Acne (say: ak-nee) — also known as pimples or zits — is a totally normal part of growing up. Kids get acne because of changes that occur during puberty, the time when kids' bodies begin the many changes that turn them into adults.
When you got your first pimple, you probably ran to ask your parent, older brother or sister, or a friend about what to do. But before you take their advice and pop that pimple, you should know that some of what you hear about acne is just plain wrong.
Let's clear up some common myths about acne — and maybe even your skin in the process!
Myth: Popping your pimples is the best way to get rid of them.
Fact: Step away from that mirror! Some people might tell you that popping your zits will make them less noticeable and help them heal faster, but they're wrong. Picking or popping your pimples pushes germs further under your skin, which could cause more redness, pain, and maybe even a nasty infection. And popping zits can lead to scarring, which could last forever.
If pimples always seem to show up at the wrong time, like before a big event such as a dance, talk to your parent about seeing your doctor or a dermatologist (say: der-muh-tah-luh-jist), a doctor who specializes in treating acne. A doctor can help get your acne under control.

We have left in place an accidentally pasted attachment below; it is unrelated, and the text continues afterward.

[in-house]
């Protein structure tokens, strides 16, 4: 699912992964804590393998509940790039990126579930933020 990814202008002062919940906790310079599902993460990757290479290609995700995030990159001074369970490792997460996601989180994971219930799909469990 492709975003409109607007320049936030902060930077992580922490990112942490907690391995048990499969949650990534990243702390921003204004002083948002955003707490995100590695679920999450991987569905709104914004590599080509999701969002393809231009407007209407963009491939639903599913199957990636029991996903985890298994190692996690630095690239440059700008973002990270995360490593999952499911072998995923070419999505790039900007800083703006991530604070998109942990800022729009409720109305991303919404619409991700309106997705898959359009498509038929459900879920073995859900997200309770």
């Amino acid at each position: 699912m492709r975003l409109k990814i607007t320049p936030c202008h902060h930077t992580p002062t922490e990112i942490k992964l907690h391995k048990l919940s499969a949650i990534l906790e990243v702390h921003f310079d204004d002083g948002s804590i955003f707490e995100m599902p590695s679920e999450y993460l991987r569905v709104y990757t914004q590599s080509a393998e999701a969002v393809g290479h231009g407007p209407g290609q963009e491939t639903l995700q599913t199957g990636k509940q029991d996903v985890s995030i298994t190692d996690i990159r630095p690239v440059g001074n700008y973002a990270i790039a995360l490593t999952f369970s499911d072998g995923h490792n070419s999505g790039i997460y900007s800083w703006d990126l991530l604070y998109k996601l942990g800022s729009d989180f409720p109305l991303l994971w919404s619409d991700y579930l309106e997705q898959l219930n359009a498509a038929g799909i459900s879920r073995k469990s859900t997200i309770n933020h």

Myth: Stress causes acne.
Fact: Are you worried that the big test tomorrow or that next week's championship game will cause your skin to break out? Don't worry — the normal everyday stress of being a kid doesn't cause acne. If you're going through an especially stressful period in your life — such as moving to a new house or dealing with your parents' divorce — your skin may produce more oil, also known as sebum (say: see-bum), but that doesn't mean you'll get more zits.
Myth: Getting a tan clears up acne.
Fact: Baking in the sun does nothing to improve your acne. When you spend time outside and your skin becomes darker, the redness caused by acne may be less noticeable for a little while. But when your tan fades, you'll still see your zits. And spending time in the sun without the proper protection can cause dry, irritated, or burned skin — not to mention it increases your risk of developing wrinkles and skin cancer later in life.
Before you head outdoors, protect your skin with a sunscreen that contains a sun protection factor (on the label it'll say SPF) of at least 30. Use a brand that's marked "noncomedogenic" or "nonacnegenic," which means it won't clog your pores and worsen acne. Don't forget to wear a hat and sunglasses when you're outside to keep your skin in top shape. And if you ever wondered about tanning beds, here are the facts — they're boring, expensive, and dangerous because they increase your risk of developing skin cancer.
Share this article